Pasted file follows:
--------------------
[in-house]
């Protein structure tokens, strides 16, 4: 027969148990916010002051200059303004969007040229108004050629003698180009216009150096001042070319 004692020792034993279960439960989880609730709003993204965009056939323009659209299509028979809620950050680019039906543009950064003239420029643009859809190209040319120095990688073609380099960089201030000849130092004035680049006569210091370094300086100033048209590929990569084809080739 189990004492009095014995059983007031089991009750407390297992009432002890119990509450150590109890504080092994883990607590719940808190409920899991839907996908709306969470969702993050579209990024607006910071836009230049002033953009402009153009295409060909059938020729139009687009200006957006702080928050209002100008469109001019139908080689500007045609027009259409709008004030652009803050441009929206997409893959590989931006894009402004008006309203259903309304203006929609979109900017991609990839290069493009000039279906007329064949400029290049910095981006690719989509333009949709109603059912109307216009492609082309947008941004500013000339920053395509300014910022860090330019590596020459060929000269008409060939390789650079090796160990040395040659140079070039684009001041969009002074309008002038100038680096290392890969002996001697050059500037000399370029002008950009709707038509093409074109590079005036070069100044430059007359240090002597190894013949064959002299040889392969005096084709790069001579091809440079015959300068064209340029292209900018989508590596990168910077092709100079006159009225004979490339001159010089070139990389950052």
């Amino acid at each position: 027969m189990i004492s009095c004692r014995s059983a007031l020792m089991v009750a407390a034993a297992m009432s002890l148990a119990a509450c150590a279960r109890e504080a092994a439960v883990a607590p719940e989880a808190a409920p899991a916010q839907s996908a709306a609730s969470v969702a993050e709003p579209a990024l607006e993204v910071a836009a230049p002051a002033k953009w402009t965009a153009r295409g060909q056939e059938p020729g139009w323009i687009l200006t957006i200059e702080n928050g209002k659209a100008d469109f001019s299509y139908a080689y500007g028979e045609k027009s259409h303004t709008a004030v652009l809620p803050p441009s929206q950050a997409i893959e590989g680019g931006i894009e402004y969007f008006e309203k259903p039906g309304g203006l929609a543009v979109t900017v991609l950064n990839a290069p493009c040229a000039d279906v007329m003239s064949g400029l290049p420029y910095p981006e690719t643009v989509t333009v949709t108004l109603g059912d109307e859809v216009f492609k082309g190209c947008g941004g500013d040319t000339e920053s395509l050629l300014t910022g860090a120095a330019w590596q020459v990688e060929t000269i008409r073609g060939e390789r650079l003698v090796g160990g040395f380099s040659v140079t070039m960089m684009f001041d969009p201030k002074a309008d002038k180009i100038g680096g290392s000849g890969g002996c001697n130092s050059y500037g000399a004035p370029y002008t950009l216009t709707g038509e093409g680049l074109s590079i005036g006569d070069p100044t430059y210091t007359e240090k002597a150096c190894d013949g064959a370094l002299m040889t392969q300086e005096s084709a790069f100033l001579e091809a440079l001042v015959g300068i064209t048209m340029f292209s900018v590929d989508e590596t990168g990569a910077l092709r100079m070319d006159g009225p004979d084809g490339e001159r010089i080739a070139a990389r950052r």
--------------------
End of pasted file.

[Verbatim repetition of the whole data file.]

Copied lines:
[in-house]
């Protein structure tokens, strides 16, 4: 027969148990916010002051200059303004969007040229108004050629003698180009216009150096001042070319 004692020792034993279960439960989880609730709003993204965009056939323009659209299509028979809620950050680019039906543009950064003239420029643009859809190209040319120095990688073609380099960089201030000849130092004035680049006569210091370094300086100033048209590929990569084809080739 189990004492009095014995059983007031089991009750407390297992009432002890119990509450150590109890504080092994883990607590719940808190409920899991839907996908709306969470969702993050579209990024607006910071836009230049002033953009402009153009295409060909059938020729139009687009200006957006702080928050209002100008469109001019139908080689500007045609027009259409709008004030652009803050441009929206997409893959590989931006894009402004008006309203259903309304203006929609979109900017991609990839290069493009000039279906007329064949400029290049910095981006690719989509333009949709109603059912109307216009492609082309947008941004500013000339920053395509300014910022860090330019590596020459060929000269008409060939390789650079090796160990040395040659140079070039684009001041969009002074309008002038100038680096290392890969002996001697050059500037000399370029002008950009709707038509093409074109590079005036070069100044430059007359240090002597190894013949064959002299040889392969005096084709790069001579091809440079015959300068064209340029292209900018989508590596990168910077092709100079006159009225004979490339001159010089070139990389950052």
């Amino acid at each position: 027969m189990i004492s009095c004692r014995s059983a007031l020792m089991v009750a407390a034993a297992m009432s002890l148990a119990a509450c150590a279960r109890e504080a092994a439960v883990a607590p719940e989880a808190a409920p899991a916010q839907s996908a709306a609730s969470v969702a993050e709003p579209a990024l607006e993204v910071a836009a230049p002051a002033k953009w402009t965009a153009r295409g060909q056939e059938p020729g139009w323009i687009l200006t957006i200059e702080n928050g209002k659209a100008d469109f001019s299509y139908a080689y500007g028979e045609k027009s259409h303004t709008a004030v652009l809620p803050p441009s929206q950050a997409i893959e590989g680019g931006i894009e402004y969007f008006e309203k259903p039906g309304g203006l929609a543009v979109t900017v991609l950064n990839a290069p493009c040229a000039d279906v007329m003239s064949g400029l290049p420029y910095p981006e690719t643009v989509t333009v949709t108004l109603g059912d109307e859809v216009f492609k082309g190209c947008g941004g500013d040319t000339e920053s395509l050629l300014t910022g860090a120095a330019w590596q020459v990688e060929t000269i008409r073609g060939e390789r650079l003698v090796g160990g040395f380099s040659v140079t070039m960089m684009f001041d969009p201030k002074a309008d002038k180009i100038g680096g290392s000849g890969g002996c001697n130092s050059y500037g000399a004035p370029y002008t950009l216009t709707g038509e093409g680049l074109s590079i005036g006569d070069p100044t430059y210091t007359e240090k002597a150096c190894d013949g064959a370094l002299m040889t392969q300086e005096s084709a790069f100033l001579e091809a440079l001042v015959g300068i064209t048209m340029f292209s900018v590929d989508e590596t990168g990569a910077l092709r100079m070319d006159g009225p004979d084809g490339e001159r010089i080739a070139a990389r950052r």